• €550 million, maturing in 2028, paying EURIBOR + 2.25 (currently about 4.75%).
  • €800 million, maturing in 2028, paying 2.5% fixed.
  • A credit facility for €175 million paying the reference rate + 2.25, maturing in 2026, from which no funds have been drawn yet.

The variable interest risk is relatively controlled, with only €550 million of exposure, at least until 2024. But the company faces maturity and roll-over risk. If rates remain elevated by May 2024, the company may need to issue debt at a higher fixed interest.

In terms of interest costs, current debts represent about €75 million yearly. As the profitability calculations below will show, only a catastrophic recession making the company’s sales decrease 50% or more could put interest payments at risk.

War in Europe

There is a chance the world enters a World War, and that Europe is the theater of that war. The results would of course be catastrophic, for Europe and for the whole world, considering the risk of a nuclear confrontation.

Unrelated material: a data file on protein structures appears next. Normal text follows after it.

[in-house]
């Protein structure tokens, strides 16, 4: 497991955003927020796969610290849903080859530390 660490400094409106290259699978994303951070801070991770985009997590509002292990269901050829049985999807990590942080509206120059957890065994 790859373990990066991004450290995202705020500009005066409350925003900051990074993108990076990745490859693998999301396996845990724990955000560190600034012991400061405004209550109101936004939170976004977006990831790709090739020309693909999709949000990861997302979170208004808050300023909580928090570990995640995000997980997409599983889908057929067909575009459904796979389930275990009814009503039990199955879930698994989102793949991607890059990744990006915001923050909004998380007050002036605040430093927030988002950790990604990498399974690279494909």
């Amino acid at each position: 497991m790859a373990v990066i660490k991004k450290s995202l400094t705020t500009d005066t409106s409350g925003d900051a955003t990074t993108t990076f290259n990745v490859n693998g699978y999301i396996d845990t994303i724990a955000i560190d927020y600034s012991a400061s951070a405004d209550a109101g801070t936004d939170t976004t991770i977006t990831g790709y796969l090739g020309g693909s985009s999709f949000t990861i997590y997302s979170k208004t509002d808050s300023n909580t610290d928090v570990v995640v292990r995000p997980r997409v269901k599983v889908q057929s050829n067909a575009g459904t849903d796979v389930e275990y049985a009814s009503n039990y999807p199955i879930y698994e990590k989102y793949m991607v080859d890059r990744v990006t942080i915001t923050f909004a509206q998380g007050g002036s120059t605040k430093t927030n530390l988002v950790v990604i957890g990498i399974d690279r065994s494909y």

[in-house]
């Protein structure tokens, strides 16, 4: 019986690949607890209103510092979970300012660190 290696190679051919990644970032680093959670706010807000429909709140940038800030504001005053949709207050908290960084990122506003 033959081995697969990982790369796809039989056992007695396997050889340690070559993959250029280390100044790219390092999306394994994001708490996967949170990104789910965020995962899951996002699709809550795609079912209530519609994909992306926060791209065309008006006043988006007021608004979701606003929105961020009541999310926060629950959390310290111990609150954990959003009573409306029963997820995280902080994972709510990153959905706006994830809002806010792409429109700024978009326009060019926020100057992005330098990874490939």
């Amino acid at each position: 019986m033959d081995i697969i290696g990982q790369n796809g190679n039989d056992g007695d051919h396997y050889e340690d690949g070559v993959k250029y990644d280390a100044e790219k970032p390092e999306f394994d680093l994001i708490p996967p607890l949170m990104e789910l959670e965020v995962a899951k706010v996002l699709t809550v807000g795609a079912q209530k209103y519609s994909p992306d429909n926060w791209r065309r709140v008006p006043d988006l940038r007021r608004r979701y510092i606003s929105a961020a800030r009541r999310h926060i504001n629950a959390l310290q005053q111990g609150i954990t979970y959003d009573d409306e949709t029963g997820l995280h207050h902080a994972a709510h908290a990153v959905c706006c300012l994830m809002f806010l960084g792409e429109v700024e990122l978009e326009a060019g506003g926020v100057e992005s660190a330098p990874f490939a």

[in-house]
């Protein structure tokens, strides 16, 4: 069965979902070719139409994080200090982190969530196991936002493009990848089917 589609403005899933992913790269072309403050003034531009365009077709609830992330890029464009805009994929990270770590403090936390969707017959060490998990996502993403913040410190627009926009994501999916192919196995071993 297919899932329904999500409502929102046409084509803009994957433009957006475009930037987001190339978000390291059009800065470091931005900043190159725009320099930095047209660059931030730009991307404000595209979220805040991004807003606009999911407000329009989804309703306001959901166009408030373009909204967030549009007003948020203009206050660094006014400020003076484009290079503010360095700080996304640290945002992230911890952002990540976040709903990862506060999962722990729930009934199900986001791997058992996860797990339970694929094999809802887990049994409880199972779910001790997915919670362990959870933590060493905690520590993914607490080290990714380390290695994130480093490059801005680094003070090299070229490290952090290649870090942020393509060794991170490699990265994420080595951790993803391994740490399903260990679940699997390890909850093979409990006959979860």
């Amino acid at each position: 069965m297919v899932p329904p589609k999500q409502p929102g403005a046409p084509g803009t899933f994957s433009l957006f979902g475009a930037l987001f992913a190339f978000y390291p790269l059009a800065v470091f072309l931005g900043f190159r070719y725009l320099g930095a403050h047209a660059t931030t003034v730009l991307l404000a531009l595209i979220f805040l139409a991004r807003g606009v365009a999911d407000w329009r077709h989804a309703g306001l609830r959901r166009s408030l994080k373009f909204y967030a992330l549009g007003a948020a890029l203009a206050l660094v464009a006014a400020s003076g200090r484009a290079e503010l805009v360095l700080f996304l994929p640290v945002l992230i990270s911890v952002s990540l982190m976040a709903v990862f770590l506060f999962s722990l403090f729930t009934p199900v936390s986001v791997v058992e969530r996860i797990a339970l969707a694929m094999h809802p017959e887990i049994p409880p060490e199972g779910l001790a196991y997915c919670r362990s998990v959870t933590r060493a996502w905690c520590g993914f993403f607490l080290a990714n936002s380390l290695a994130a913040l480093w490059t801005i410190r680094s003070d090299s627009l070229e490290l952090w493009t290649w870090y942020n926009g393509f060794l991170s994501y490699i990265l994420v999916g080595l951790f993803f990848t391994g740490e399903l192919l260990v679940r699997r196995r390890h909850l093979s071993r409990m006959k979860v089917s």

The problem with this kind of risk is that it is unhedgeable by traditional financial means. If you want to invest in any financial asset, even cash, gold or insurance, you have to believe that the world is not going to end in a nuclear war. Otherwise, every asset will be worth very little, and the only hedge is to stock food, build a shelter, etc. You cannot eat gold.

Recession in Europe

Even if we (hopefully) avoid war between Russia, Europe and the US, the situation in Europe is delicate. Particularly, the balance between increasing supply costs, decreasing competitiveness of its exports, and tighter financial conditions. These forces feedback on each other: higher input costs mean lower exports, which means a weaker currency, implying more inflation, and tighter financial conditions.

The scenarios for Europe also depend on the Russian war. If Europe can solve its supply problems, then tightening financial conditions could cause a mild recession. If the supply side issue is out of control, then Europe may need to negotiate with Russia. This again would imply a mild recession. The worst case scenario is Europe going all-or-nothing against Russia, resisting heroically to all sorts of material privations, at the expense of destroying its real economy. In this last case financial conditions are not important, because real supply will move the needle.